Conclusiones:  La captura electrónica de datos HMIS fue implementada rápida y exitosamente en este emplazamiento con recursos limitados. La captura electrónica por si sola no resolvió los problemas de datos incompletos, precisión y fiabilidad, que son esenciales para el manejo, monitorización y evaluación. Se sugiere monitorizar y mejorar la calidad de los datos.


Introduction

  1. Top of page
  2. SummaryAméliorer le système d’information sanitaire de routine dans les zones rurales dans le sud de la Tanzanie: succès, défis et leçons apprisesMejorando los sistemas de información sanitaria rutinarios en zonas rurales del sur de Tanzania: éxitos, retos y lecciones aprendidas
  3. Introduction
  4. Methods
  5. Results
  6. Discussion
  7. Acknowledgements
  8. References

The importance of well-functioning Health Management Information System (HMIS) has been emphasised by WHO (2008). It enables adequate planning by health managers and provides a framework within which the performance of the health system and that of intervention programmes, including malaria control programmes, may be evaluated. In many countries in Africa, including Tanzania, the HMIS depends on manual data collection; a time-consuming method that overburdens health staff, is prone to error and hampers summary and rapid retrieval of information. These shortcomings may produce unreliable information that can lead to planning inefficiency, resource wastage and inappropriate resource allocation at regional or national levels (Azubuike & Ehiri 1999). In comparison with manual data collection, the use of an electronic HMIS is more accurate, less time-consuming and more acceptable to health staff (Ndira et al. 2008).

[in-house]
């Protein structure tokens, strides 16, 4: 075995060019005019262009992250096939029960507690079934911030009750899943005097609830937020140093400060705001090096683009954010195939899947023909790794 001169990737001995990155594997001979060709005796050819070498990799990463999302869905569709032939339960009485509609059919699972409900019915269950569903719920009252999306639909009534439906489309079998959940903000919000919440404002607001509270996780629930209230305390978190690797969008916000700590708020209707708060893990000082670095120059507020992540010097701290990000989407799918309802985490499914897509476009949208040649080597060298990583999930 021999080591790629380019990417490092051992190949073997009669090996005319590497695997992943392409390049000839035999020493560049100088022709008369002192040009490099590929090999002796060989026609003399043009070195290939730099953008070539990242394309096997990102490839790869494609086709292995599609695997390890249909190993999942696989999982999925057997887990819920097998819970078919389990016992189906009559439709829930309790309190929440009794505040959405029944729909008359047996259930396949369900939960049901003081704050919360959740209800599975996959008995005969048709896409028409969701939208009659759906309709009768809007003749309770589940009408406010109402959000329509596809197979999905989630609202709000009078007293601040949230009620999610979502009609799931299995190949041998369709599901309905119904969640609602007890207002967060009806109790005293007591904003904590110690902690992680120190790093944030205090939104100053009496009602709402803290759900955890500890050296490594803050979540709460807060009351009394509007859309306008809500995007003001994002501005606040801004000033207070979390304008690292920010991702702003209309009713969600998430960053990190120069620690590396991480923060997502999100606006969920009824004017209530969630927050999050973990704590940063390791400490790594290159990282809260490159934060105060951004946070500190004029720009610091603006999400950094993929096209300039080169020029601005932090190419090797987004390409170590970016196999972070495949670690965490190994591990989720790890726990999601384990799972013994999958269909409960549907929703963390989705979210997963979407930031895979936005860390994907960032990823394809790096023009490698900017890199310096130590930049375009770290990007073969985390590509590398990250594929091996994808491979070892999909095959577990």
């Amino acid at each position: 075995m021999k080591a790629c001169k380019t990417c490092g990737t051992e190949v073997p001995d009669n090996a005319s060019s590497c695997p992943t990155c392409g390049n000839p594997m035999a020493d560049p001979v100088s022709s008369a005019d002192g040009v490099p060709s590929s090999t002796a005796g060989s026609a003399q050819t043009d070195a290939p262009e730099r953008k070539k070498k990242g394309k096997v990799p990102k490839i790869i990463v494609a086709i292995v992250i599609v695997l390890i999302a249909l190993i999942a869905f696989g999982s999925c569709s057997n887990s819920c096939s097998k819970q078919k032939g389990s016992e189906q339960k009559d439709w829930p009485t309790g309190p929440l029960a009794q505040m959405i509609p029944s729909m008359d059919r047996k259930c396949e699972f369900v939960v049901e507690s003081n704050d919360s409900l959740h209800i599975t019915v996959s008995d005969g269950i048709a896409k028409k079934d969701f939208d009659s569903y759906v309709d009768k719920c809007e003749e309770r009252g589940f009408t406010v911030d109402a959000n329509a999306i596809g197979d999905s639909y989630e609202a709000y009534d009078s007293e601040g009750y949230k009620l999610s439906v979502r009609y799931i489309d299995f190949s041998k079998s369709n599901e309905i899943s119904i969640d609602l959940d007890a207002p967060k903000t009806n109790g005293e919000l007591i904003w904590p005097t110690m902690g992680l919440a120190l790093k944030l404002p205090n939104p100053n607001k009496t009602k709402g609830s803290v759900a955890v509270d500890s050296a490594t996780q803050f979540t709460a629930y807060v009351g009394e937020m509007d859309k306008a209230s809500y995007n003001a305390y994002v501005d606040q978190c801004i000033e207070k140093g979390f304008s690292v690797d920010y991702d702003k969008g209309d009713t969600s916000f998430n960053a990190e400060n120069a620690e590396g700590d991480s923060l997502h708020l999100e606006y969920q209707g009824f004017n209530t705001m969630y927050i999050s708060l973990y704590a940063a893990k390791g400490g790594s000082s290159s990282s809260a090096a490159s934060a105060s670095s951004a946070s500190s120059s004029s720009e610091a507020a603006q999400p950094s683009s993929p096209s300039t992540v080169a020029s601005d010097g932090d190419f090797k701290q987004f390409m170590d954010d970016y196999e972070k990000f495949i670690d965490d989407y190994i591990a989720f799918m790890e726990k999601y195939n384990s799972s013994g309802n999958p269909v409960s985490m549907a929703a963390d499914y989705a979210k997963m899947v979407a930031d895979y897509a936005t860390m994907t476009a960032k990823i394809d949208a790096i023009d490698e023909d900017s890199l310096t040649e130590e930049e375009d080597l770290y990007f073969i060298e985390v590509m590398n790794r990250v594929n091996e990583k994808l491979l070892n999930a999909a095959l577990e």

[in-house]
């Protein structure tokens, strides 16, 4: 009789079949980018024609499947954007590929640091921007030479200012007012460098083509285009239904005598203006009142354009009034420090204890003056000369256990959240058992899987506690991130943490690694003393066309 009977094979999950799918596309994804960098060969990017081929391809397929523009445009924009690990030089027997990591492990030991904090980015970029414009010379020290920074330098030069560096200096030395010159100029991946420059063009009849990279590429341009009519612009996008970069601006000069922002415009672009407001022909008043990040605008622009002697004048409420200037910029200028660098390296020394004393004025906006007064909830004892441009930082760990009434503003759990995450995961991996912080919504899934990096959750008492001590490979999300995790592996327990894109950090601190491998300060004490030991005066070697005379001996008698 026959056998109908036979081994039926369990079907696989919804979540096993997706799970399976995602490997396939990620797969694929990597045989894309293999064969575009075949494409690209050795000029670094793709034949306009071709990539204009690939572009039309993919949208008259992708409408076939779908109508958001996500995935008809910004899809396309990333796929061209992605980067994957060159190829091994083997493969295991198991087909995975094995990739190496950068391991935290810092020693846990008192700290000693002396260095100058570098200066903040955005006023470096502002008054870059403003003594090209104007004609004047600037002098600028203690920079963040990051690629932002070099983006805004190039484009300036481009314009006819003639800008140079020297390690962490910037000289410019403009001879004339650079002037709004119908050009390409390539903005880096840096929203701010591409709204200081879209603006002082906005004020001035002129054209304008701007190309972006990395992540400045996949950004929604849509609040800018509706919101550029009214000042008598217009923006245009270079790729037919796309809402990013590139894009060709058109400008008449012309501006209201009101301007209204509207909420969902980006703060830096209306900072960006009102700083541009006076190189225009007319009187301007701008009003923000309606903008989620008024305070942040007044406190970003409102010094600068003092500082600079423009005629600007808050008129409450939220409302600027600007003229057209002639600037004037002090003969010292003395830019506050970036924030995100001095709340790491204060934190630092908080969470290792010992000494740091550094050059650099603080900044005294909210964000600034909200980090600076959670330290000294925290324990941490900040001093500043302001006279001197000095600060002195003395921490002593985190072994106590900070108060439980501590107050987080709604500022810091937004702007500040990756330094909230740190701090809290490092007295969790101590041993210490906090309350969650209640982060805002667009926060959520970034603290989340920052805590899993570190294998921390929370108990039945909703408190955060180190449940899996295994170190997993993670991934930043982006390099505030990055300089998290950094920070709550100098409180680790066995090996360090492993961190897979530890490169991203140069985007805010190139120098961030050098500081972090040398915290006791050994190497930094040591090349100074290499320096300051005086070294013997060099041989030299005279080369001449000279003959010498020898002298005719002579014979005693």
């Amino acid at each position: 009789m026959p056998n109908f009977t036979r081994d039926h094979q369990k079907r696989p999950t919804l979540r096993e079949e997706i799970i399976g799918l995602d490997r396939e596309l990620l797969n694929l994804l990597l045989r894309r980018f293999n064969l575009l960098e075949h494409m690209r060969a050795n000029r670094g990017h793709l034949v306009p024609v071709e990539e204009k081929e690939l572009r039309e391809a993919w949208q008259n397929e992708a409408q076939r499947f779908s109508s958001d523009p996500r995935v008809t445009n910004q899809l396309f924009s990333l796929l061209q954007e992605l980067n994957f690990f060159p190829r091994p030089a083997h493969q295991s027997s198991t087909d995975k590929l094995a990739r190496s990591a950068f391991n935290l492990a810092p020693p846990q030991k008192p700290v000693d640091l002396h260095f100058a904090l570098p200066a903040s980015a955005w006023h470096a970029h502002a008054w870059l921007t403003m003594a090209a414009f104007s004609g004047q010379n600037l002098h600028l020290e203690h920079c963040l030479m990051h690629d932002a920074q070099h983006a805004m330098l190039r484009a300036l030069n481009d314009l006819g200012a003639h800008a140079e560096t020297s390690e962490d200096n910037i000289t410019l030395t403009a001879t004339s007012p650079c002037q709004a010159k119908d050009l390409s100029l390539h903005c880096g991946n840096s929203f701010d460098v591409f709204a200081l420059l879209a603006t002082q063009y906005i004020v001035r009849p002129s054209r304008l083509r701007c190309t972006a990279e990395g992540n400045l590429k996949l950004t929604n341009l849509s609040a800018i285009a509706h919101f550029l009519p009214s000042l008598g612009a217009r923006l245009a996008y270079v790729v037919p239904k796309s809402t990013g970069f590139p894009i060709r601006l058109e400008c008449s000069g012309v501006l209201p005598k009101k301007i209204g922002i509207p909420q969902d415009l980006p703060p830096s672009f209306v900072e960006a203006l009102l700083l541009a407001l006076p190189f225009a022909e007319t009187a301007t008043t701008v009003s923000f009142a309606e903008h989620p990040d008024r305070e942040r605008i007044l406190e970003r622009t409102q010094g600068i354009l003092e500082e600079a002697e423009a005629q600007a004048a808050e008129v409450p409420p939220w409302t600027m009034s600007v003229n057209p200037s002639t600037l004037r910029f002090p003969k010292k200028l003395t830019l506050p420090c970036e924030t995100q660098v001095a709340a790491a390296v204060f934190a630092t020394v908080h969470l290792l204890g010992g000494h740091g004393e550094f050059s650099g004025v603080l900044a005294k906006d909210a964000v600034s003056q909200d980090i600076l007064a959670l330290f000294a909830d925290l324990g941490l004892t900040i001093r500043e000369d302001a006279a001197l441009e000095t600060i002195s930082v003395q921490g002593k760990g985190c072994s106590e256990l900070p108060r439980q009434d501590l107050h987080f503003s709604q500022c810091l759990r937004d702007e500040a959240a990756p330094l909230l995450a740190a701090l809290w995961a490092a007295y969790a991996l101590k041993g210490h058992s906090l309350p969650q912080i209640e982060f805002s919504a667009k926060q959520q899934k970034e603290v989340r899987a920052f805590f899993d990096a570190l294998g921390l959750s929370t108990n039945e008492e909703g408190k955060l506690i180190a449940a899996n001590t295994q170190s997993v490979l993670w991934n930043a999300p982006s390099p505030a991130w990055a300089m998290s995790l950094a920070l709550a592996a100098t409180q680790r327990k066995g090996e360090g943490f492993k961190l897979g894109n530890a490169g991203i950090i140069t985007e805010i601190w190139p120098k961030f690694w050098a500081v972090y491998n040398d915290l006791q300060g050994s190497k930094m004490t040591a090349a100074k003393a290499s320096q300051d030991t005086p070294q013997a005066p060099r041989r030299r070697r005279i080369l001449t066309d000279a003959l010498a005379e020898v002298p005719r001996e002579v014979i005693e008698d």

In this paper, we describe the experience in using handheld computers [personal digital assistants (PDAs)] to collect routine information from the outpatient department (OPD), laboratory and reproductive and child health (RCH) vaccination clinics of 11 sentinel health centres in five rural districts of southern Tanzania (Figure 1). We (i) detail the implementation of this electronic data capture; (ii) document the training and supervision of PDA operators and health centre staff; (iii) describe temporal trends in data completeness and timeliness; and (iv) to assess the feasibility of using HMIS laboratory data to provide reliable estimates of parasitologically confirmed malaria cases, and report the quality of malaria blood slide microscopy in the health centre laboratories in comparison with that of a quality assurance (QA) laboratory.